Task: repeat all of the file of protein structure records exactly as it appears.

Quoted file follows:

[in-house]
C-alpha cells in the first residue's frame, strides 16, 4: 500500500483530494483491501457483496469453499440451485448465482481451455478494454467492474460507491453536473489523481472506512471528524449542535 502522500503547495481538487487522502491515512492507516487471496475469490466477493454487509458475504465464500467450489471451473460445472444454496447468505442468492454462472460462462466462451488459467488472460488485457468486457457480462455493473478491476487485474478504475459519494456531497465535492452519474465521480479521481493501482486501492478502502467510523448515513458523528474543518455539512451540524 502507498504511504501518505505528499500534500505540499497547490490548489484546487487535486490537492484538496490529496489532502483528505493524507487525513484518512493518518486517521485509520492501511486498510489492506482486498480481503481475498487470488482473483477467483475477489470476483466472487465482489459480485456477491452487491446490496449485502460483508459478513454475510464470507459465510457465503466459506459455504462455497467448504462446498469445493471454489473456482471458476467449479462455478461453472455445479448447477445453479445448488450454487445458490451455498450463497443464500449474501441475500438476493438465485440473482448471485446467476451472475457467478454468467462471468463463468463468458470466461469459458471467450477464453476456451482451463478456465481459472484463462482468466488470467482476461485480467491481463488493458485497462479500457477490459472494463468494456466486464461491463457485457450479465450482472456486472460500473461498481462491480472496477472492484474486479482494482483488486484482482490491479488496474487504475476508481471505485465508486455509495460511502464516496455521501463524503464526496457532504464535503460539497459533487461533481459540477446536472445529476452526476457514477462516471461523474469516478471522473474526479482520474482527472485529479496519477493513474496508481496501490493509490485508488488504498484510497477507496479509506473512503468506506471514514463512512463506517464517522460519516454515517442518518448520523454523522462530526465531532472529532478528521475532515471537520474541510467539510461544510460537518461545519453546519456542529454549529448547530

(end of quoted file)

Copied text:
[in-house]
C-alpha cells in the first residue's frame, strides 16, 4: 500500500483530494483491501457483496469453499440451485448465482481451455478494454467492474460507491453536473489523481472506512471528524449542535 502522500503547495481538487487522502491515512492507516487471496475469490466477493454487509458475504465464500467450489471451473460445472444454496447468505442468492454462472460462462466462451488459467488472460488485457468486457457480462455493473478491476487485474478504475459519494456531497465535492452519474465521480479521481493501482486501492478502502467510523448515513458523528474543518455539512451540524 502507498504511504501518505505528499500534500505540499497547490490548489484546487487535486490537492484538496490529496489532502483528505493524507487525513484518512493518518486517521485509520492501511486498510489492506482486498480481503481475498487470488482473483477467483475477489470476483466472487465482489459480485456477491452487491446490496449485502460483508459478513454475510464470507459465510457465503466459506459455504462455497467448504462446498469445493471454489473456482471458476467449479462455478461453472455445479448447477445453479445448488450454487445458490451455498450463497443464500449474501441475500438476493438465485440473482448471485446467476451472475457467478454468467462471468463463468463468458470466461469459458471467450477464453476456451482451463478456465481459472484463462482468466488470467482476461485480467491481463488493458485497462479500457477490459472494463468494456466486464461491463457485457450479465450482472456486472460500473461498481462491480472496477472492484474486479482494482483488486484482482490491479488496474487504475476508481471505485465508486455509495460511502464516496455521501463524503464526496457532504464535503460539497459533487461533481459540477446536472445529476452526476457514477462516471461523474469516478471522473474526479482520474482527472485529479496519477493513474496508481496501490493509490485508488488504498484510497477507496479509506473512503468506506471514514463512512463506517464517522460519516454515517442518518448520523454523522462530526465531532472529532478528521475532515471537520474541510467539510461544510460537518461545519453546519456542529454549529448547530